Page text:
I should title this post ‘from 0 to 50K in 8 weeks’ instead of Chippewa 50K! That is exactly how this one went down.
As I posted earlier I hadn’t run in a very long time – 7 miles in the previous 12 months and each of those miles hurt and again confirmed to me that I needed more time off, perhaps a lifetime of no running. I made peace with that outcome. I could no longer fight it.
After a beautiful snowstorm on February 21 I decided to pull on my snowshoes and head out to the woods. It was an amazing morning and before I realized what I was doing my body was running. I realized that I have never hiked in snowshoes before but I have always run in them. Without thinking about it, that is exactly what my body wanted to do. After a while I realized I wasn’t in pain, I wasn’t out of breath…I dared believe this snowshoe running thing might be ok. I went again the next day, and the next. I felt great.
I decided to try out my treadmill. A few minutes of walking, a few minutes of running, more walking, a bit of running, repeat. Over the course of the next month I built up to a 10 mile run on my treadmill. I decided I’d run the Chippewa 10K. I had run the 50K a few times, I’ve volunteered at the race a few times and knew I was good for the 10K. It’s a beautiful course with many lakes, bridges, hills, a blue heron rookery, all sorts of good stuff. I missed being at a race, out in the woods with others, I missed my friends.
Of course the treadmill is not a trail. The trails were still a mess-ice, snow, mud, dangerous. I hiked a few miles each day with screw shoes and more running on the treadmill. I wanted to see if I could run 4 hours on the treadmill. I did, I didn’t hurt. I was tired, but I didn’t ache. I had blisters as usual but that was it. I was beginning to have a sliver of hope that I might be able to run again.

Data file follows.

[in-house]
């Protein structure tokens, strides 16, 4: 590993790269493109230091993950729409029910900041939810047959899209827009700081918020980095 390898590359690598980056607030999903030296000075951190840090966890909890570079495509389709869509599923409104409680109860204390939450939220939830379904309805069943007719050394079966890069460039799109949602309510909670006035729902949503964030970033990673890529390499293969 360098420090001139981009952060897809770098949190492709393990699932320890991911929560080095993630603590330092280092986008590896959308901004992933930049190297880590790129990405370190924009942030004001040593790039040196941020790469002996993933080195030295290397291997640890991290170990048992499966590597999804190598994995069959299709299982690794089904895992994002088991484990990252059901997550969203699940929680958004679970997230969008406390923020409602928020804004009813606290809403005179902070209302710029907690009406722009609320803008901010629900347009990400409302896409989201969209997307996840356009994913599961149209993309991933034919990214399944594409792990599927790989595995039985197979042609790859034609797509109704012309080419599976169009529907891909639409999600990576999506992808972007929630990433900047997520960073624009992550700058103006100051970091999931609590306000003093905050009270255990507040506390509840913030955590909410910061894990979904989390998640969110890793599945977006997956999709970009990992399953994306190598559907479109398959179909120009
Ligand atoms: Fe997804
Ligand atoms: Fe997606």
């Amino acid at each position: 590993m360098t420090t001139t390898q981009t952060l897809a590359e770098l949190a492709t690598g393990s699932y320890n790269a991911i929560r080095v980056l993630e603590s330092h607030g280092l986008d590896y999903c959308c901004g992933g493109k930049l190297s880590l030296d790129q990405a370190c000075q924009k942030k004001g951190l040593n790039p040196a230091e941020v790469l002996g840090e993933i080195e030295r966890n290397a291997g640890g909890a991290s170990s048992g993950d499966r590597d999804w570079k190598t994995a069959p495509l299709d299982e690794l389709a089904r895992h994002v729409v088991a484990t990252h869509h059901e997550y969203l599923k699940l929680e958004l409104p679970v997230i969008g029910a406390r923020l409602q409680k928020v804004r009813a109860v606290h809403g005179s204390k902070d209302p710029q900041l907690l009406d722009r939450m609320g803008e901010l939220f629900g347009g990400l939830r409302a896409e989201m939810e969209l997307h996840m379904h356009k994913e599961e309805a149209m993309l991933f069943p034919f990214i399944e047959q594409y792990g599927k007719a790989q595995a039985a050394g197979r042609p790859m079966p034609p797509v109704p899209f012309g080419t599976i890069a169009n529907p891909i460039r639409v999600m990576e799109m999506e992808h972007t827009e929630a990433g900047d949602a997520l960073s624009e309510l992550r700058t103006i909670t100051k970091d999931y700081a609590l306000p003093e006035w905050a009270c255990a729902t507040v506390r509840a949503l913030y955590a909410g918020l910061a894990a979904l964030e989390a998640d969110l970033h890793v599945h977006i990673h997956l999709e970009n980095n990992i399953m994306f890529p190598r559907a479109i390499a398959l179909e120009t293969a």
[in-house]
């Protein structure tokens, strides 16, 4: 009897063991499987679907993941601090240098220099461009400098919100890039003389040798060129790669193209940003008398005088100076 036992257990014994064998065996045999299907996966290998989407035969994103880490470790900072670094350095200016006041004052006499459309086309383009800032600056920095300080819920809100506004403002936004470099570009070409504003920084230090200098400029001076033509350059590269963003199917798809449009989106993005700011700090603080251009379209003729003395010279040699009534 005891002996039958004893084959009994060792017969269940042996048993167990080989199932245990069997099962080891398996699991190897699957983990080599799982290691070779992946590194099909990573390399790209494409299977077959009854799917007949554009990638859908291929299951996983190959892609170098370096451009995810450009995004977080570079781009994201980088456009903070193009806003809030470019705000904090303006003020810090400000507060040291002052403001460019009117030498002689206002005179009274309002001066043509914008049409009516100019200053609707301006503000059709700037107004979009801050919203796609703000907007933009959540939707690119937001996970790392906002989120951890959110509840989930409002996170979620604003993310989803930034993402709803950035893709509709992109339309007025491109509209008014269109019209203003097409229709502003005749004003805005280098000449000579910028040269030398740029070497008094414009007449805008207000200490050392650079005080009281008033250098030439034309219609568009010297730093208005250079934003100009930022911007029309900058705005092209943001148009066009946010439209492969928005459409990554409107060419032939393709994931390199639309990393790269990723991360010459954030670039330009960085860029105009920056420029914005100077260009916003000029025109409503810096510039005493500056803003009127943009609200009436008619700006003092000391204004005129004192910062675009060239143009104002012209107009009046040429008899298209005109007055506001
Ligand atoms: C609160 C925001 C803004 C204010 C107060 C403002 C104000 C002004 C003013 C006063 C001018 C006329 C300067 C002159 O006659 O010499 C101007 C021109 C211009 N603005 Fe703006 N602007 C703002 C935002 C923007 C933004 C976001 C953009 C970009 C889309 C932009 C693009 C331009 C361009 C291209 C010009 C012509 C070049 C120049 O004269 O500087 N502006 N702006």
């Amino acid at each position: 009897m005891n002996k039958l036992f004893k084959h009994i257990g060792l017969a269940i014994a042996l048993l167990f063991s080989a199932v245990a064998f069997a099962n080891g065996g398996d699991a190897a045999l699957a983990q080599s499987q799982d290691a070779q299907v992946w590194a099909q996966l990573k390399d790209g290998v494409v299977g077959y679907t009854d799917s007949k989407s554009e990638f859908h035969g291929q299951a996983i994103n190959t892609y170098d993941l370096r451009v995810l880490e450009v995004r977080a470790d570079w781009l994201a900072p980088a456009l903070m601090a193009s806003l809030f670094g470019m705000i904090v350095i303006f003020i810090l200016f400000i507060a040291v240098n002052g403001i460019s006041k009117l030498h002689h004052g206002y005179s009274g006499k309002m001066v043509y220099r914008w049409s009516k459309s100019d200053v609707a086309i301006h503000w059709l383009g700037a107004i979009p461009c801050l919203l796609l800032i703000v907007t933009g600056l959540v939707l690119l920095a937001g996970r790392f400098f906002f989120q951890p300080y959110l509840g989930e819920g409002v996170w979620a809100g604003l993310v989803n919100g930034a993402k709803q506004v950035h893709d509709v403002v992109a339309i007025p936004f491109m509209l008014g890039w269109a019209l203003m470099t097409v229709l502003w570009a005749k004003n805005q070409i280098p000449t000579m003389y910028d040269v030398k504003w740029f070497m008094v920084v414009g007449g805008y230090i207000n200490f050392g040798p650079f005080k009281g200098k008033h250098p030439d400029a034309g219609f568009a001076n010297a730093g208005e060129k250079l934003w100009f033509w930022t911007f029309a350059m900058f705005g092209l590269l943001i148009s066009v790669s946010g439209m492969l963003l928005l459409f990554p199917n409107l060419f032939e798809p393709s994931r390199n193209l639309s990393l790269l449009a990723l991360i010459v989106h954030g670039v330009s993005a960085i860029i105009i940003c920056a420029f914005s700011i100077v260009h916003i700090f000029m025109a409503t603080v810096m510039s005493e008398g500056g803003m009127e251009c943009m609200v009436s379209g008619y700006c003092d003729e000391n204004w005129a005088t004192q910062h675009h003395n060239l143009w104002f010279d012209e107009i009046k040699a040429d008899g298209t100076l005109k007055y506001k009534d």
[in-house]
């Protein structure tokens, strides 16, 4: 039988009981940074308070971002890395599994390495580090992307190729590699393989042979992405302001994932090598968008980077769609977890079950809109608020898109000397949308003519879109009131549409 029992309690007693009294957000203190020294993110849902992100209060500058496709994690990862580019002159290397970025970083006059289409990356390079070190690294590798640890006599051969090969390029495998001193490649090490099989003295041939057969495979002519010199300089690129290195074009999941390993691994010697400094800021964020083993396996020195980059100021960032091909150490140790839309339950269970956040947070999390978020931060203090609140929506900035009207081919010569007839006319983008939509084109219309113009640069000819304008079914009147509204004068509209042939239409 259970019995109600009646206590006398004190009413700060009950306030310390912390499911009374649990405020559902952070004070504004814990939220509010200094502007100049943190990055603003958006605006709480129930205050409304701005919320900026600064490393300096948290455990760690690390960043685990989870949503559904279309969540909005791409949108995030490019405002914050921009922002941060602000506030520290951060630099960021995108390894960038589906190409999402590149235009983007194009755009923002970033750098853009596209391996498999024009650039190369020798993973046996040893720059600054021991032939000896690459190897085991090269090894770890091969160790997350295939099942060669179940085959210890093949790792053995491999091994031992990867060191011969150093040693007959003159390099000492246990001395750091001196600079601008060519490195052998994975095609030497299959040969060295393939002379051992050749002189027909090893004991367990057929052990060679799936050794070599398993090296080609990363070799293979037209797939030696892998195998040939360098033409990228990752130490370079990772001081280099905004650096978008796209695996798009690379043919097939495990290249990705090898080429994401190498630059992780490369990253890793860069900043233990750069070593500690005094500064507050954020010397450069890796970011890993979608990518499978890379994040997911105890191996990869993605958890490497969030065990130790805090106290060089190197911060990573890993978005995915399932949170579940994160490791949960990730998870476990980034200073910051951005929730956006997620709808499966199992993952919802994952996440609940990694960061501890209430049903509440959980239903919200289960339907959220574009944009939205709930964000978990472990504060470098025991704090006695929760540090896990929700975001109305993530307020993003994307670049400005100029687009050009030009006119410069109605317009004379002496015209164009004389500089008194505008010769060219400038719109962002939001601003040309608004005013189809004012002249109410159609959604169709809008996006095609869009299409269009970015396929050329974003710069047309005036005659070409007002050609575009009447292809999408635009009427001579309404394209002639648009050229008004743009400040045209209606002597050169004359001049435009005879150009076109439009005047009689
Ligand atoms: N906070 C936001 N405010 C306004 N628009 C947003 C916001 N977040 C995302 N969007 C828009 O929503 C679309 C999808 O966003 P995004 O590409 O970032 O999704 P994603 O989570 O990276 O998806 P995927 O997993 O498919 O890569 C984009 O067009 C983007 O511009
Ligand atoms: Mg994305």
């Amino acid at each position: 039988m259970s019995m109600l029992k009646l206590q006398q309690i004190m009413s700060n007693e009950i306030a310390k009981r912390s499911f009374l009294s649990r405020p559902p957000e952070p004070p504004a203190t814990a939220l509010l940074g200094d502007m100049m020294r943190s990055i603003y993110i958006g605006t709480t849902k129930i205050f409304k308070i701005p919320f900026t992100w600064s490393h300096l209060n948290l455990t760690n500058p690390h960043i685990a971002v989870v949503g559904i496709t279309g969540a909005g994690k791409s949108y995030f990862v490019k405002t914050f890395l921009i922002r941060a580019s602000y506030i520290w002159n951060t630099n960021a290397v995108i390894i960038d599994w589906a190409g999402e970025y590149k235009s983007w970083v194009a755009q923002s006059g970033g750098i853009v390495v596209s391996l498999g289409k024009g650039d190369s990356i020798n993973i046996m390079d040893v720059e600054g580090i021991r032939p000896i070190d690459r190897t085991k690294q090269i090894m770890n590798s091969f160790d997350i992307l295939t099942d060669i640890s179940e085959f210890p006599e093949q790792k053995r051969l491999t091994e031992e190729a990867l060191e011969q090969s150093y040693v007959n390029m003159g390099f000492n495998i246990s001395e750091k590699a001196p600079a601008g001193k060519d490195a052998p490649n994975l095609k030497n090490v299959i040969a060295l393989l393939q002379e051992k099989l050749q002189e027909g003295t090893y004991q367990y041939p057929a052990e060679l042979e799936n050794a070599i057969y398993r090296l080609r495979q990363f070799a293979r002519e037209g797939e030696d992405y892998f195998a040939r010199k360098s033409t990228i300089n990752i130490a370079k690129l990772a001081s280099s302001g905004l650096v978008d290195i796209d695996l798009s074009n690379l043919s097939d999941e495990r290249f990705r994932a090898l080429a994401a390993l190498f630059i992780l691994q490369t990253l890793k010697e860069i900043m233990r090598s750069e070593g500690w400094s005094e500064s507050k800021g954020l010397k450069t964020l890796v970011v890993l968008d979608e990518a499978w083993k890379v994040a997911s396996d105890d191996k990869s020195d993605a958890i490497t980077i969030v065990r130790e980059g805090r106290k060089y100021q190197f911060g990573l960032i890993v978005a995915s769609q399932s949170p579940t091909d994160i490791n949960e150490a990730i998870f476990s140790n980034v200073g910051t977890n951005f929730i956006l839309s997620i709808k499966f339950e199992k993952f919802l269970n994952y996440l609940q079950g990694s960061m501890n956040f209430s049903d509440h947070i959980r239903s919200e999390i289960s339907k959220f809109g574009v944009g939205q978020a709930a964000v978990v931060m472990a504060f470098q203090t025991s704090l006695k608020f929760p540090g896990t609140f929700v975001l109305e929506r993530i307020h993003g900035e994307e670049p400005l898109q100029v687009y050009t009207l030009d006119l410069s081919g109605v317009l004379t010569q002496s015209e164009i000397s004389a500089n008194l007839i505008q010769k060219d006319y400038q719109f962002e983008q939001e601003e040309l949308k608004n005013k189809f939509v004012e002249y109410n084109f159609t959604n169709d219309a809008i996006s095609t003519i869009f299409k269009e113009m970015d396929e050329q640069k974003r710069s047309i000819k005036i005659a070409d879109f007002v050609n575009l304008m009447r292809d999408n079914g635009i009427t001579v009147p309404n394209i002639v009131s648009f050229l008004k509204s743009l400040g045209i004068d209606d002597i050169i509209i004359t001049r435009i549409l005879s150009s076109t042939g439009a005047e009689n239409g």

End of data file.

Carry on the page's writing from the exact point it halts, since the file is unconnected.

I began to put recovery first. Ice baths, rest, anti inflammatory foods, yoga, etc. Recovery was foremost in my training plan.
Once I ran the 4 hours on the treadmill I decided I’d go for it and see I could try 50K. I contacted Jeff, the RD, to see if I could move up from 10K to 50K and of course he said I could. I was afraid and anxious and excited and so relieved. I promised myself I wouldn’t continue if I hurt myself. Promise.
With one week left for a long run out doors I decided to try Lake Maria with a 5 hour goal. I was only able to get 16 miles in the 5 hours. The trails were a blend of ice, snow, mud, water…they were a disaster; but my body, my body was not broken! My body was strong and felt good. I had hope and fear. I wasn’t sure that I would be able to make it 16 miles in the 4 hours allowed before the turn around at the race. I had 4 hours on the out and 5 hours on the back. I’d give it my best, yet safe, shot.
I didn’t post my entry to facebook, didn’t tell any of my running friends that I’d be at Chippewa. Perhaps I wasn’t so sure. Jeff (RD) and a few people from work were all that knew my plan.
By Friday I was having second thoughts. I had so much anxiety. Did I always have this much anxiety? I looked at the roster of runners ..was I was concerned that they would judge my capability. Would they see me as unfit? As slow? As a has been? It was really strange. Would I think these things of others? No. Never. I was anxious about waking at 330, driving to the race, feeling the anxiety. Maybe I’d just sleep in. Maybe I’d already moved out of this ultra running world and I should just let it be. Maybe I didn’t want back in. Why did I want back in? Why did I want to run 50K again?